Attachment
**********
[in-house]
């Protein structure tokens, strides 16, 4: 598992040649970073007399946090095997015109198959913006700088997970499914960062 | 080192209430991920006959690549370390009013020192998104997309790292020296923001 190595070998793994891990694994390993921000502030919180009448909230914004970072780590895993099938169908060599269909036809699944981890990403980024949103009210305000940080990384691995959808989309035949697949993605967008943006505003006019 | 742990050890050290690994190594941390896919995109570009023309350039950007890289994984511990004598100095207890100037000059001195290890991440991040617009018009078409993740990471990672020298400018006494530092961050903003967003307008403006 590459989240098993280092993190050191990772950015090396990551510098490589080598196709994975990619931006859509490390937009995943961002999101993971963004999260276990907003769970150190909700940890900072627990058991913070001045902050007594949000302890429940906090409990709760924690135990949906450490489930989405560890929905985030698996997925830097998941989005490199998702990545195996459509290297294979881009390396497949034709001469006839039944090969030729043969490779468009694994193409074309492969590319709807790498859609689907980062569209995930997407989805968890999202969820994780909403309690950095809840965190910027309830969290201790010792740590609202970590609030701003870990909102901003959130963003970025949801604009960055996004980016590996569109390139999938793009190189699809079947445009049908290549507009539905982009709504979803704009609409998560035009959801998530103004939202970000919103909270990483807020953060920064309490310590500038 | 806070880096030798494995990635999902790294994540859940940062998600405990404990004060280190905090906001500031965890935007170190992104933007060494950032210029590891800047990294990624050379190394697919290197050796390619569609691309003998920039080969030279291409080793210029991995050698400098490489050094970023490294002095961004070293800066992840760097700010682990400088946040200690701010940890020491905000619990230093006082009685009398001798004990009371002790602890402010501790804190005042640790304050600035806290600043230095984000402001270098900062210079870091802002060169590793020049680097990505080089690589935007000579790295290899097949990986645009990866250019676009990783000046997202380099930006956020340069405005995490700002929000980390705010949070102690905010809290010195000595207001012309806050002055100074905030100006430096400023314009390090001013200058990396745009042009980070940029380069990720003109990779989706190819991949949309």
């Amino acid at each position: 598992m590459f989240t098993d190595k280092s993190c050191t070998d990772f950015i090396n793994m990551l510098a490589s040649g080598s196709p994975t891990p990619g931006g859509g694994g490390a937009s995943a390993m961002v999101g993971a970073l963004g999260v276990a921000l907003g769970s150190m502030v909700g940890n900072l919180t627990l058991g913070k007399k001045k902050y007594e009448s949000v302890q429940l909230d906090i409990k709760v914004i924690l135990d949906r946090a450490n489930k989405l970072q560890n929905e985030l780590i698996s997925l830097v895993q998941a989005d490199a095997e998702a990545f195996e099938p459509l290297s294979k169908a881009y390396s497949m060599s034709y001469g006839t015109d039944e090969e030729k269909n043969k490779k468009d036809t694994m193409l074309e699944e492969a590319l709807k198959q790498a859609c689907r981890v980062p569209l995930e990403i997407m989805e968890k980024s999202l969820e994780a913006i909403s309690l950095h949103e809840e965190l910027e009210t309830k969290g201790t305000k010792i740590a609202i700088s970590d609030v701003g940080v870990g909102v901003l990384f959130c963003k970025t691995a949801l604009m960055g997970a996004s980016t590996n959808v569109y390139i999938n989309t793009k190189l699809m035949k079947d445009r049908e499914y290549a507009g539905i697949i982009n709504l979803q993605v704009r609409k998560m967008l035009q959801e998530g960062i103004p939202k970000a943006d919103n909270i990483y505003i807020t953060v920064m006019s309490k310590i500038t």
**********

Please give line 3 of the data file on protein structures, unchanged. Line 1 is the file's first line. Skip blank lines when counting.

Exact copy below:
């Amino acid at each position: 598992m590459f989240t098993d190595k280092s993190c050191t070998d990772f950015i090396n793994m990551l510098a490589s040649g080598s196709p994975t891990p990619g931006g859509g694994g490390a937009s995943a390993m961002v999101g993971a970073l963004g999260v276990a921000l907003g769970s150190m502030v909700g940890n900072l919180t627990l058991g913070k007399k001045k902050y007594e009448s949000v302890q429940l909230d906090i409990k709760v914004i924690l135990d949906r946090a450490n489930k989405l970072q560890n929905e985030l780590i698996s997925l830097v895993q998941a989005d490199a095997e998702a990545f195996e099938p459509l290297s294979k169908a881009y390396s497949m060599s034709y001469g006839t015109d039944e090969e030729k269909n043969k490779k468009d036809t694994m193409l074309e699944e492969a590319l709807k198959q790498a859609c689907r981890v980062p569209l995930e990403i997407m989805e968890k980024s999202l969820e994780a913006i909403s309690l950095h949103e809840e965190l910027e009210t309830k969290g201790t305000k010792i740590a609202i700088s970590d609030v701003g940080v870990g909102v901003l990384f959130c963003k970025t691995a949801l604009m960055g997970a996004s980016t590996n959808v569109y390139i999938n989309t793009k190189l699809m035949k079947d445009r049908e499914y290549a507009g539905i697949i982009n709504l979803q993605v704009r609409k998560m967008l035009q959801e998530g960062i103004p939202k970000a943006d919103n909270i990483y505003i807020t953060v920064m006019s309490k310590i500038t």